She Glanceth from Earth to Heaven: The Phenomenon of Love Mysticism among Women in Antebellum Virginia and Maryland

By Kellison, Kimberly R. | The Virginia Magazine of History and Biography, October 1, 1999 | Go to article overview
Save to active project

She Glanceth from Earth to Heaven: The Phenomenon of Love Mysticism among Women in Antebellum Virginia and Maryland


Kellison, Kimberly R., The Virginia Magazine of History and Biography


She Glanceth from Earth to Heaven: The Phenomenon of Love Mysticism Among Women in Antebellum Virginia and Maryland. By LAURA HOBGOOD-OSTER. New Orleans: University Press of the South, 1998. ix, 199 pp. $49.95.

LAURA HOBGOOD-OSTER'S She Glanceth from Earth to Heaven: The Phenomenon of Love Mysticism Among Women in Antebellum Virginia and Maryland explores the effects of love mysticism on the lives of three evangelical women living in the Upper South between 1820 and 1850. Judith Lomax, Caroline Homassel Thornton, and Letitia Grace McCurdy came from wealthy families, although two of the three women experienced serious financial problems during their lifetimes. Thornton and McCurdy married, while Lomax remained single. A strong belief in evangelical Christianity united these women, and as part of her religious conviction each kept a "Sabbath journal," a diary revealing each woman's innermost emotions toward God (p. 12). The professions of love found in these journals, Hobgood-Oster shows, extended beyond old-fashioned praise and adoration. So enamored with their Savior did Lomax, Thornton, and McCurdy become that they entered into a "mystical" union with the divine, one in which they transformed themselves into sexual and physical mates of Christ. Viewing themselves as literal spouses of God provided these evangelicals a sense of power and selfunderstanding that enabled them to assume greater leadership roles in the religious community. Although recognizing that their gender permitted them only certain privileges in the southern evangelical church, an understanding of their spiritual roles allowed Lomax, Thornton, and McCurdy to "rise above the gender identities of the world to new subjectivities" (p. 170).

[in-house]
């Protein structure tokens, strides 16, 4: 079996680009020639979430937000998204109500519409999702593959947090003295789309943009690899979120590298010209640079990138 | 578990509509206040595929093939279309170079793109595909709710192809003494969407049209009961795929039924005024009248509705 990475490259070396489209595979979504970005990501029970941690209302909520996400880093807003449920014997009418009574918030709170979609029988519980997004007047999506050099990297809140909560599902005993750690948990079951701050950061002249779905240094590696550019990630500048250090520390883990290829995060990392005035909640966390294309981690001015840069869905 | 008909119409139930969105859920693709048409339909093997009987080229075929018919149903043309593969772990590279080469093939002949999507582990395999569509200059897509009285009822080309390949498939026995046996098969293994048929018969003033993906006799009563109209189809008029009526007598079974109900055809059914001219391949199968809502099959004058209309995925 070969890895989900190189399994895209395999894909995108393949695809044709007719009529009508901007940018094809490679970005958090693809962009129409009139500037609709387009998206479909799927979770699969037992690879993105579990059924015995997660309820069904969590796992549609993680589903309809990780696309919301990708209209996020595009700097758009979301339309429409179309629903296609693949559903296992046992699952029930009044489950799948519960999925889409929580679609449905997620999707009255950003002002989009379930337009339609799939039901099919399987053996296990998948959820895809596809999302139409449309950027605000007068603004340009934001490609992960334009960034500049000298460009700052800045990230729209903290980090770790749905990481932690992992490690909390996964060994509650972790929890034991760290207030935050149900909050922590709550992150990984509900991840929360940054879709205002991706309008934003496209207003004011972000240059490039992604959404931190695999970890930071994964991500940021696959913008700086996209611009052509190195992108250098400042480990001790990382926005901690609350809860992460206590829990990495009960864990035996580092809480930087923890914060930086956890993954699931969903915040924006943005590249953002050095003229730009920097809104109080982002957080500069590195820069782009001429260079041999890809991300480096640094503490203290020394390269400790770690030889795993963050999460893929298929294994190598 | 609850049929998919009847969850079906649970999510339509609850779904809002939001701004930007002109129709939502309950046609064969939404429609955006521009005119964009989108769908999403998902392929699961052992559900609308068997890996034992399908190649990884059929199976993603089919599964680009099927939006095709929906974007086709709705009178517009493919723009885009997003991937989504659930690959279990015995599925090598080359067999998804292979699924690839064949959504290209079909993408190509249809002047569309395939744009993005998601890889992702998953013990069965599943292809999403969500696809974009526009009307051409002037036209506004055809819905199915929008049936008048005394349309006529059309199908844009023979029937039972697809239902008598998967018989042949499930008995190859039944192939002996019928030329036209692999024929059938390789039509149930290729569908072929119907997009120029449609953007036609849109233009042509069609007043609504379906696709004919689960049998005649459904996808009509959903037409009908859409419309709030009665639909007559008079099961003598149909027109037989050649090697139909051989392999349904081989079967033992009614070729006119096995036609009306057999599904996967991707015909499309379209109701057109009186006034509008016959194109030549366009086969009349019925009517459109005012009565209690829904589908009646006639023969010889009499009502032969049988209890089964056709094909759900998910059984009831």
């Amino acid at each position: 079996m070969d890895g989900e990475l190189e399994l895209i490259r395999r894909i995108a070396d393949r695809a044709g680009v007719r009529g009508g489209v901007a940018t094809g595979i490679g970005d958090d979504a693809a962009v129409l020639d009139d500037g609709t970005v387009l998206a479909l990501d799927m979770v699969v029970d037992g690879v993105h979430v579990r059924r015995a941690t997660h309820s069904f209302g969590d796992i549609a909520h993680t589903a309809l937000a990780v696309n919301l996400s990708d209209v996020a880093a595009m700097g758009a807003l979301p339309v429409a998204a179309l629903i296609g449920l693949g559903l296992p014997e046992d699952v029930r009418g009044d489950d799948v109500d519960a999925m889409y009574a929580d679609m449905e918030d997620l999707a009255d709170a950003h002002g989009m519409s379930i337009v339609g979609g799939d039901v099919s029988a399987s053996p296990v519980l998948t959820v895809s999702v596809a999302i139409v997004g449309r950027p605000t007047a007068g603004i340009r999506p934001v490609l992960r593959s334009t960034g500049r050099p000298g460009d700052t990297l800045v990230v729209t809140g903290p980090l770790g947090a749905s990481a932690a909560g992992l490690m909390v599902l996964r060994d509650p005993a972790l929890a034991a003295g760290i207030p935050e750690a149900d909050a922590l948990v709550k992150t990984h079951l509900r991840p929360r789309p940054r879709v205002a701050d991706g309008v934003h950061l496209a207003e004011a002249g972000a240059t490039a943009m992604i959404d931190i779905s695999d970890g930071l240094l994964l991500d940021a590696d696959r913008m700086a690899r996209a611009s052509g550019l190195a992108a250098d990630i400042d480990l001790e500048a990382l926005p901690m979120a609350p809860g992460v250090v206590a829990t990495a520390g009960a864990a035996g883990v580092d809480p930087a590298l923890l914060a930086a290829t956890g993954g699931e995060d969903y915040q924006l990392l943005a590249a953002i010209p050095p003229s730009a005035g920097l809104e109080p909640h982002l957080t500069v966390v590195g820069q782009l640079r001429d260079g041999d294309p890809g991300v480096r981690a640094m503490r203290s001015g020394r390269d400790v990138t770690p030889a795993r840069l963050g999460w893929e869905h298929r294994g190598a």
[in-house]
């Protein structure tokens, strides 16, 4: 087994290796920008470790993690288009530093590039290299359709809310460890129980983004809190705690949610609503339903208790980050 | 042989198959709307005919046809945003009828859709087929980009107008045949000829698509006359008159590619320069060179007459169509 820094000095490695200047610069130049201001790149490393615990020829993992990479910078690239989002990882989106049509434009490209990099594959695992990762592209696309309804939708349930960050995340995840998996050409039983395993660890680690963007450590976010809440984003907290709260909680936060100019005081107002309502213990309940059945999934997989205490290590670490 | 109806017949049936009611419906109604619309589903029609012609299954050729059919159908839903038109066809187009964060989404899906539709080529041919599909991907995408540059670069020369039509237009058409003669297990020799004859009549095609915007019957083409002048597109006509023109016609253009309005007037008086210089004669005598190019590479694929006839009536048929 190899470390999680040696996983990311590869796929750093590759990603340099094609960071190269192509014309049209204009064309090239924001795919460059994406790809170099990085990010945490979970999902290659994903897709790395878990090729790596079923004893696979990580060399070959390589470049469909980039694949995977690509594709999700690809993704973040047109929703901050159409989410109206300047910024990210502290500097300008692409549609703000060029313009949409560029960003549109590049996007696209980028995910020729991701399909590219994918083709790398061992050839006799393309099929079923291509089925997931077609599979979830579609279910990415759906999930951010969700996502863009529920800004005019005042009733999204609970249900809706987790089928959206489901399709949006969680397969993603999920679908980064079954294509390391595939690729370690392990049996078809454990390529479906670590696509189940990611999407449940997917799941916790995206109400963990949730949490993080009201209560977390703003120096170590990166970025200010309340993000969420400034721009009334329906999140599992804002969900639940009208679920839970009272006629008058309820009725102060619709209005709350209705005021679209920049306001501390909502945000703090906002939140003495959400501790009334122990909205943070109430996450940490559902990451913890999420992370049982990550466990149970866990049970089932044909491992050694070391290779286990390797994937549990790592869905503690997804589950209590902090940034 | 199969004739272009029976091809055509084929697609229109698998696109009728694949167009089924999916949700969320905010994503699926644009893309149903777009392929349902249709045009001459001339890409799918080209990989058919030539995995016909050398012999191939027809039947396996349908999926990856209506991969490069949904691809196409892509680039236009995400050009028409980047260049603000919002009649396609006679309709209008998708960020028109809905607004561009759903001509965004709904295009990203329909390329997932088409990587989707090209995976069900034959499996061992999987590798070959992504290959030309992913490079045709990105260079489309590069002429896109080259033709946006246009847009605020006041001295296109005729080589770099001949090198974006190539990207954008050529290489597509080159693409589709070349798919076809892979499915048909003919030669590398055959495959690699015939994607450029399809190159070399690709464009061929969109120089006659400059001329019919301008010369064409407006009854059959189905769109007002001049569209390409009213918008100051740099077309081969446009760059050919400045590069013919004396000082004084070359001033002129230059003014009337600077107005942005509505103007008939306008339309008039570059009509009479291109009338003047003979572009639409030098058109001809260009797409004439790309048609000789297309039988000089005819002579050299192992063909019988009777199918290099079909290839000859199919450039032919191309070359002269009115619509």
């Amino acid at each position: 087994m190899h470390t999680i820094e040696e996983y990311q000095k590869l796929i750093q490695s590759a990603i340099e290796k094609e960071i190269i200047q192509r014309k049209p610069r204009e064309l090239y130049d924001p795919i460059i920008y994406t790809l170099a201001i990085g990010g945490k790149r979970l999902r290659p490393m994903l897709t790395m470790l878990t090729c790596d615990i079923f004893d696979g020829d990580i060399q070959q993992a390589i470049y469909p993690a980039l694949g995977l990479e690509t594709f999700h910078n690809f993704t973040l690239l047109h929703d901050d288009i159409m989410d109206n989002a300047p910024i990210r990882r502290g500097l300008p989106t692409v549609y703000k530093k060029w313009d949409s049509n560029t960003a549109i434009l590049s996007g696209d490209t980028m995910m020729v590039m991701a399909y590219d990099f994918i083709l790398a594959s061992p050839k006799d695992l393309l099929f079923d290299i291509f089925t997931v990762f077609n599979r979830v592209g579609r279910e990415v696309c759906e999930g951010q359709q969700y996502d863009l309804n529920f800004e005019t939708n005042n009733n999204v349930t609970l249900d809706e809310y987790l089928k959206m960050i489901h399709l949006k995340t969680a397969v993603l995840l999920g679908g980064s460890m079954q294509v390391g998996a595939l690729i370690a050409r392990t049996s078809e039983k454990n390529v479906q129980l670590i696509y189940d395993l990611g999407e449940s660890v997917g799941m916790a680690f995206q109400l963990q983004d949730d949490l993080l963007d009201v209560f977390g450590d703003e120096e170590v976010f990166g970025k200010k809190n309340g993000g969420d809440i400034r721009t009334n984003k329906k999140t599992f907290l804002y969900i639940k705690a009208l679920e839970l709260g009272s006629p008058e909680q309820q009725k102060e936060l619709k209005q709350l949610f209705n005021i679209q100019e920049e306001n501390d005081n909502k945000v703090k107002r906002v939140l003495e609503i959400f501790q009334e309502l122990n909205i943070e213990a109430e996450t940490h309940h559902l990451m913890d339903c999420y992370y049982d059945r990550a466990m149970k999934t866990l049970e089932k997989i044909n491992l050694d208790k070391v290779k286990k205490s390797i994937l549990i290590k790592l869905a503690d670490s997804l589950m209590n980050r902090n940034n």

In recent years historians have made important strides in exploring the fundamental ways religious experience affected American women. Hobgood-Oster's work adds to that body of research by suggesting that evangelical experience in the Old South may have been more complex and nuanced than previously documented. Yet this work raises more questions than it answers. The most serious problem with Hobgood-Oster's hypothesis-that through love mysticism evangelical women fashioned a new sense of self-arises from the limited scope of her study.

The rest of this article is only available to active members of Questia

Sign up now for a free, 1-day trial and receive full access to:

  • Questia's entire collection
  • Automatic bibliography creation
  • More helpful research tools like notes, citations, and highlights
  • Ad-free environment

Already a member? Log in now.

Notes for this article

Add a new note
If you are trying to select text to create highlights or citations, remember that you must now click or tap on the first word, and then click or tap on the last word.
Loading One moment ...
Project items
Notes
Cite this article

Cited article

Style
Citations are available only to our active members.
Sign up now to cite pages or passages in MLA, APA and Chicago citation styles.

Cited article

She Glanceth from Earth to Heaven: The Phenomenon of Love Mysticism among Women in Antebellum Virginia and Maryland
Settings

Settings

Typeface
Text size Smaller Larger
Search within

Search within this article

Look up

Look up a word

  • Dictionary
  • Thesaurus
Please submit a word or phrase above.
Print this page

Print this page

Why can't I print more than one page at a time?

While we understand printed pages are helpful to our users, this limitation is necessary to help protect our publishers' copyrighted material and prevent its unlawful distribution. We are sorry for any inconvenience.
Full screen

matching results for page

Cited passage

Style
Citations are available only to our active members.
Sign up now to cite pages or passages in MLA, APA and Chicago citation styles.

Cited passage

Welcome to the new Questia Reader

The Questia Reader has been updated to provide you with an even better online reading experience.  It is now 100% Responsive, which means you can read our books and articles on any sized device you wish.  All of your favorite tools like notes, highlights, and citations are still here, but the way you select text has been updated to be easier to use, especially on touchscreen devices.  Here's how:

1. Click or tap the first word you want to select.
2. Click or tap the last word you want to select.

OK, got it!

Thanks for trying Questia!

Please continue trying out our research tools, but please note, full functionality is available only to our active members.

Your work will be lost once you leave this Web page.

For full access in an ad-free environment, sign up now for a FREE, 1-day trial.

Already a member? Log in now.

Are you sure you want to delete this highlight?